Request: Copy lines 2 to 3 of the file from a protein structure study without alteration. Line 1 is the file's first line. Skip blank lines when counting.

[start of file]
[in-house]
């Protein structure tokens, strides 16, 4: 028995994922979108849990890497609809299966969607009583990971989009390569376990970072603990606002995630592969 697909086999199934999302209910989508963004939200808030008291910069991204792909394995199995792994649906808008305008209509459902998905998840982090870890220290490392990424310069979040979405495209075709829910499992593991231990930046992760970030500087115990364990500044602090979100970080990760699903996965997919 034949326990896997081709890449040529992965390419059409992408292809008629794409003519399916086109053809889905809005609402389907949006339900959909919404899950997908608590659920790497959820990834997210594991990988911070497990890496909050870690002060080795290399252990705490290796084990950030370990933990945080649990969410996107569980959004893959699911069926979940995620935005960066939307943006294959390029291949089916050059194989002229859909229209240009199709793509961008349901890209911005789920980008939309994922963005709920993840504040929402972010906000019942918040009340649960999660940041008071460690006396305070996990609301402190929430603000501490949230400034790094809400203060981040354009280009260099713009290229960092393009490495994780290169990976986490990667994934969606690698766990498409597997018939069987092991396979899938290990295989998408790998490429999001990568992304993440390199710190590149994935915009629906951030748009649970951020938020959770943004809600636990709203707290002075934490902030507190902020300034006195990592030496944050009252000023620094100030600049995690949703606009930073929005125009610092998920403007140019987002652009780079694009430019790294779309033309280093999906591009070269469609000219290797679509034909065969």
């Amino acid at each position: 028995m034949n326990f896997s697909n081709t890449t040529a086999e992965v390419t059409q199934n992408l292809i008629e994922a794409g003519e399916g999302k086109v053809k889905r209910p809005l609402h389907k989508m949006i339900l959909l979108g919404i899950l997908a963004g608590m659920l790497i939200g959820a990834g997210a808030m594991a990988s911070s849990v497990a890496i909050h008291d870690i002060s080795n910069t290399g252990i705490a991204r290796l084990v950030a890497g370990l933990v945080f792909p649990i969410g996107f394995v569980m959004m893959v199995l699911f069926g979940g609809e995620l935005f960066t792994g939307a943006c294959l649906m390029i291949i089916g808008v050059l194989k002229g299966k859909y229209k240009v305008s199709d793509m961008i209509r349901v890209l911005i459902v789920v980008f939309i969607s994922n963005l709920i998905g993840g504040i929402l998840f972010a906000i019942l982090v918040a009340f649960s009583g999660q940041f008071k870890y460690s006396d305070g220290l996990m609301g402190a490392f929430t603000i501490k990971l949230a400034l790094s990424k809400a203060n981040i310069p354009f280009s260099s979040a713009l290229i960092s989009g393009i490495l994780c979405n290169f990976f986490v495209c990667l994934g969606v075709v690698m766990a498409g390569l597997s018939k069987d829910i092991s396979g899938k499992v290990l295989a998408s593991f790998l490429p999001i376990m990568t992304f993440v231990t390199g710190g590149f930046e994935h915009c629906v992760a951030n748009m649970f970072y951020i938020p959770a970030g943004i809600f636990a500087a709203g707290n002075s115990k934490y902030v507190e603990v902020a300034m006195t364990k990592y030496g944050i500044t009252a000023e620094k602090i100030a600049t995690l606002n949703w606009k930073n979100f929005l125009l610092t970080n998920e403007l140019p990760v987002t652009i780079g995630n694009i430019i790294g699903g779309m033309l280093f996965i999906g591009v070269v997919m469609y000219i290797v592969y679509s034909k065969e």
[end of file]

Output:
């Protein structure tokens, strides 16, 4: 028995994922979108849990890497609809299966969607009583990971989009390569376990970072603990606002995630592969 697909086999199934999302209910989508963004939200808030008291910069991204792909394995199995792994649906808008305008209509459902998905998840982090870890220290490392990424310069979040979405495209075709829910499992593991231990930046992760970030500087115990364990500044602090979100970080990760699903996965997919 034949326990896997081709890449040529992965390419059409992408292809008629794409003519399916086109053809889905809005609402389907949006339900959909919404899950997908608590659920790497959820990834997210594991990988911070497990890496909050870690002060080795290399252990705490290796084990950030370990933990945080649990969410996107569980959004893959699911069926979940995620935005960066939307943006294959390029291949089916050059194989002229859909229209240009199709793509961008349901890209911005789920980008939309994922963005709920993840504040929402972010906000019942918040009340649960999660940041008071460690006396305070996990609301402190929430603000501490949230400034790094809400203060981040354009280009260099713009290229960092393009490495994780290169990976986490990667994934969606690698766990498409597997018939069987092991396979899938290990295989998408790998490429999001990568992304993440390199710190590149994935915009629906951030748009649970951020938020959770943004809600636990709203707290002075934490902030507190902020300034006195990592030496944050009252000023620094100030600049995690949703606009930073929005125009610092998920403007140019987002652009780079694009430019790294779309033309280093999906591009070269469609000219290797679509034909065969």
């Amino acid at each position: 028995m034949n326990f896997s697909n081709t890449t040529a086999e992965v390419t059409q199934n992408l292809i008629e994922a794409g003519e399916g999302k086109v053809k889905r209910p809005l609402h389907k989508m949006i339900l959909l979108g919404i899950l997908a963004g608590m659920l790497i939200g959820a990834g997210a808030m594991a990988s911070s849990v497990a890496i909050h008291d870690i002060s080795n910069t290399g252990i705490a991204r290796l084990v950030a890497g370990l933990v945080f792909p649990i969410g996107f394995v569980m959004m893959v199995l699911f069926g979940g609809e995620l935005f960066t792994g939307a943006c294959l649906m390029i291949i089916g808008v050059l194989k002229g299966k859909y229209k240009v305008s199709d793509m961008i209509r349901v890209l911005i459902v789920v980008f939309i969607s994922n963005l709920i998905g993840g504040i929402l998840f972010a906000i019942l982090v918040a009340f649960s009583g999660q940041f008071k870890y460690s006396d305070g220290l996990m609301g402190a490392f929430t603000i501490k990971l949230a400034l790094s990424k809400a203060n981040i310069p354009f280009s260099s979040a713009l290229i960092s989009g393009i490495l994780c979405n290169f990976f986490v495209c990667l994934g969606v075709v690698m766990a498409g390569l597997s018939k069987d829910i092991s396979g899938k499992v290990l295989a998408s593991f790998l490429p999001i376990m990568t992304f993440v231990t390199g710190g590149f930046e994935h915009c629906v992760a951030n748009m649970f970072y951020i938020p959770a970030g943004i809600f636990a500087a709203g707290n002075s115990k934490y902030v507190e603990v902020a300034m006195t364990k990592y030496g944050i500044t009252a000023e620094k602090i100030a600049t995690l606002n949703w606009k930073n979100f929005l125009l610092t970080n998920e403007l140019p990760v987002t652009i780079g995630n694009i430019i790294g699903g779309m033309l280093f996965i999906g591009v070269v997919m469609y000219i290797v592969y679509s034909k065969e």